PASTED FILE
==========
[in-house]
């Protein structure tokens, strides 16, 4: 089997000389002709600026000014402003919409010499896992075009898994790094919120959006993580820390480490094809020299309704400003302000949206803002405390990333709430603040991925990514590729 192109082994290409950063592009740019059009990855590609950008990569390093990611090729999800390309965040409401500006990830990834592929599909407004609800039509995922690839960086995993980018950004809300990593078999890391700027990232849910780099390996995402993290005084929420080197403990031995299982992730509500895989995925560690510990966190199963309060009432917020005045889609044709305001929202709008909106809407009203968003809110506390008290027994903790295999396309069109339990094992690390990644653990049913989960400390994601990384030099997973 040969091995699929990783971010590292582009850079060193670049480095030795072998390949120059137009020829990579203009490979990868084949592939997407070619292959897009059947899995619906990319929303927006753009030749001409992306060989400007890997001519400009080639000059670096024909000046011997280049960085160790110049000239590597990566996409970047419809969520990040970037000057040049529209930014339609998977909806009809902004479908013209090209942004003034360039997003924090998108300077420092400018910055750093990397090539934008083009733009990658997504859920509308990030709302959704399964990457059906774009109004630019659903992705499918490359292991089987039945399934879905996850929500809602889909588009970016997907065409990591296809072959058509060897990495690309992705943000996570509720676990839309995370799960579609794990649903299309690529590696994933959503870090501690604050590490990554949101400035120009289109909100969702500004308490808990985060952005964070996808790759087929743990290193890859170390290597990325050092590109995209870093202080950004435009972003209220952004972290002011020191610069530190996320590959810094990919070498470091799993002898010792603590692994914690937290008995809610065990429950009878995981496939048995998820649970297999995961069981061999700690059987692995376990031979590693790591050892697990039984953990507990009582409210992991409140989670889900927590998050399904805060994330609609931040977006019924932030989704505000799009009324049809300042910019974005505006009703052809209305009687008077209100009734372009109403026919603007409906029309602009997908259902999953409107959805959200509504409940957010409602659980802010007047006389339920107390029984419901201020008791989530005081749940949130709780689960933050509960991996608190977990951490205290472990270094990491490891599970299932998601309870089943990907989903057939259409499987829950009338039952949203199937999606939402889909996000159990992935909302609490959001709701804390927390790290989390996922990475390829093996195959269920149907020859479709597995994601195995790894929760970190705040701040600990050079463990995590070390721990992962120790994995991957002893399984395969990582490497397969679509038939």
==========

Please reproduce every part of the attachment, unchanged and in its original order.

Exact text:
[in-house]
């Protein structure tokens, strides 16, 4: 089997000389002709600026000014402003919409010499896992075009898994790094919120959006993580820390480490094809020299309704400003302000949206803002405390990333709430603040991925990514590729 192109082994290409950063592009740019059009990855590609950008990569390093990611090729999800390309965040409401500006990830990834592929599909407004609800039509995922690839960086995993980018950004809300990593078999890391700027990232849910780099390996995402993290005084929420080197403990031995299982992730509500895989995925560690510990966190199963309060009432917020005045889609044709305001929202709008909106809407009203968003809110506390008290027994903790295999396309069109339990094992690390990644653990049913989960400390994601990384030099997973 040969091995699929990783971010590292582009850079060193670049480095030795072998390949120059137009020829990579203009490979990868084949592939997407070619292959897009059947899995619906990319929303927006753009030749001409992306060989400007890997001519400009080639000059670096024909000046011997280049960085160790110049000239590597990566996409970047419809969520990040970037000057040049529209930014339609998977909806009809902004479908013209090209942004003034360039997003924090998108300077420092400018910055750093990397090539934008083009733009990658997504859920509308990030709302959704399964990457059906774009109004630019659903992705499918490359292991089987039945399934879905996850929500809602889909588009970016997907065409990591296809072959058509060897990495690309992705943000996570509720676990839309995370799960579609794990649903299309690529590696994933959503870090501690604050590490990554949101400035120009289109909100969702500004308490808990985060952005964070996808790759087929743990290193890859170390290597990325050092590109995209870093202080950004435009972003209220952004972290002011020191610069530190996320590959810094990919070498470091799993002898010792603590692994914690937290008995809610065990429950009878995981496939048995998820649970297999995961069981061999700690059987692995376990031979590693790591050892697990039984953990507990009582409210992991409140989670889900927590998050399904805060994330609609931040977006019924932030989704505000799009009324049809300042910019974005505006009703052809209305009687008077209100009734372009109403026919603007409906029309602009997908259902999953409107959805959200509504409940957010409602659980802010007047006389339920107390029984419901201020008791989530005081749940949130709780689960933050509960991996608190977990951490205290472990270094990491490891599970299932998601309870089943990907989903057939259409499987829950009338039952949203199937999606939402889909996000159990992935909302609490959001709701804390927390790290989390996922990475390829093996195959269920149907020859479709597995994601195995790894929760970190705040701040600990050079463990995590070390721990992962120790994995991957002893399984395969990582490497397969679509038939």